Our Christian Faith: Based on Private Feelings or Objective Facts?

One day, a lawyer asked Jesus a question–the question was a good one, but the motive, a bad one for they were trying to trap Jesus (Matthew 22:34). “Teacher, which is the great commandment in the Law” (v. 36)? A lawyer is asking Jesus about the law. This lawyer knew the law well and would use his intellectual skill to expose Jesus as a fraud (at least in their eyes). Most anyone else who was on the receiving end of this question, we would ask for a little time to research the 613 commands/laws on the books (365 negative and 248 positive commands) then would come back for an answer. Little did these religious leaders realize that Jesus was not simply keeping the Law but was the lawgiver! Therefore, Jesus did not hesitate nor grow nervous in this lawyer putting him on the spot in front of everyone. “You shall love the Lord your God with all your heart and with all your soul and with all your mind. This is the great and first commandment. And a second is like it: You shall love your neighbor as yourself. On these two commandments depend all the Law and the Prophets” (Matthew 22:37-40). Jesus proved a challenge to the religious leaders of the day because He walked in truth, spoke truth, and engaged the mind as well as the heart when interacting with the Pharisees and Sadducees.

We live in an age where the church of Jesus Christ is discouraged to think. What matters is the emotional responses, how one feels about a song, a sermon, the aesthetics. I have talked to people that like the (and these are their words) “feel” of church. To think through what the church teaches and believes as articulated in the Word or in statements of faith that seek to reflect the Word is a foreign concept to many—and to insist on doing so is taken as an affront and offense.  In response, many have trouble because they have not been taught to think through what they believe, but only to go on their own feelings about all things church!

God uses words and phrases and sentences and paragraphs and chapters for us to develop ideas which in turn develops worldviews—that is, how we view the world! Chuck Colson defined worldview as “the sum total of our beliefs about the world, the ‘big picture’ that directs our daily decisions and actions.” The questions answered are (1) where did we come from and who we are, (2) what has gone wrong with the world, and (3) what can we do to fix it? This involves engaging the information that God has revealed in creation and His Word. Colson again helps us see the need for this:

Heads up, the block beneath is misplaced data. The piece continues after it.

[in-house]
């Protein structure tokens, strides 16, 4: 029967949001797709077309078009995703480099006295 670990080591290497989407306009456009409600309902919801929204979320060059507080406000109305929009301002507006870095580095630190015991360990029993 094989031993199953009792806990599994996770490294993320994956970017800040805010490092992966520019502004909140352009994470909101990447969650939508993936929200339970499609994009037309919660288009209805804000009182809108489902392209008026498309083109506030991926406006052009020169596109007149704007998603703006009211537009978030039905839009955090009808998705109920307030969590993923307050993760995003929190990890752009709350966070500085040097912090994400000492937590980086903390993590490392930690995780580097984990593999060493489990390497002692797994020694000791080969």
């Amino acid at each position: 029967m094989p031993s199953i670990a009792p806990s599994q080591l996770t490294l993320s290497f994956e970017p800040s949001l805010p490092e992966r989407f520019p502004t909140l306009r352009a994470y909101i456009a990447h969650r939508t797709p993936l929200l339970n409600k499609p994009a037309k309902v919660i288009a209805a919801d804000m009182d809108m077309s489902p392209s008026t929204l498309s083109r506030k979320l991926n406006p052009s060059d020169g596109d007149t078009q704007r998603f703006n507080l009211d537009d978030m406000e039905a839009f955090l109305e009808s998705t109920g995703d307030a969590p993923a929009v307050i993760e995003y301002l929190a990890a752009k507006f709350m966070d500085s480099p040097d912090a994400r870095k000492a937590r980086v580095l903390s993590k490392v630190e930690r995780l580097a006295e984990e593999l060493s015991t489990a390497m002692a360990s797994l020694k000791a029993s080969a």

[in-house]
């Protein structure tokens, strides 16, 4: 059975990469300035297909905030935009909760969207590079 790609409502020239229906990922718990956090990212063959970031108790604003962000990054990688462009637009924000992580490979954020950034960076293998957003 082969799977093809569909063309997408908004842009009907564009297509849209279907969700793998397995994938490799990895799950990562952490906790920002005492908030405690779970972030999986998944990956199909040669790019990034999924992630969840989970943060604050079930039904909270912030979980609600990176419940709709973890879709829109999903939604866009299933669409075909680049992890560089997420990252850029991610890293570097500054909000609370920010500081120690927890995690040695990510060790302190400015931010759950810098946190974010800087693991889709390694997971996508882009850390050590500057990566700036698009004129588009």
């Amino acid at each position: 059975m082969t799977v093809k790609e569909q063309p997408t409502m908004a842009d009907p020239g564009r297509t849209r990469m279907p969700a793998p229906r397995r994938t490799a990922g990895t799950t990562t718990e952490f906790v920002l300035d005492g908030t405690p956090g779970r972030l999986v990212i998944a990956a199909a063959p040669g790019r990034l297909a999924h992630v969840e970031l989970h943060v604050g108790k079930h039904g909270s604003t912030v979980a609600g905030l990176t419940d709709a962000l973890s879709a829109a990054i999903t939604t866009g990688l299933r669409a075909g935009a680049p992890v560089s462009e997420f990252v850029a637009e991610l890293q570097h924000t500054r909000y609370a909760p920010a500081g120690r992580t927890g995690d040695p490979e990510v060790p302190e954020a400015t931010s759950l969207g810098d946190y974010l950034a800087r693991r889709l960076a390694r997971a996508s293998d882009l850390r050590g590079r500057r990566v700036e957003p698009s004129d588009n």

The basis for the Christian worldview, of course, is God’s revelation in Scripture. Yet sadly, many believers fail to understand that Scripture is intended to be the basis for all of life. In the past centuries, the secular world asserted a dichotomy between science and religion, between fact and value, between objective knowledge and subjective feeling. As a result, Christians often think in terms of the same false dichotomy, allowing our belief system to be reduced to little more than private feelings and experience, completely divorced from objective facts.[1]

Romans 1:18-32 shows the response of those who look at creation through a problematic lens and the consequences that come from this. What is the worldview in which we bask? We pray that you will see how a personal God leads us personally to know not just about his nature and work but that it will lead us to honor and thankfulness. Otherwise, our worldview will be fueled by the wrong god!


[1]Chuck Colson and Nancy Pearcey, How Now Shall We Live? 14.

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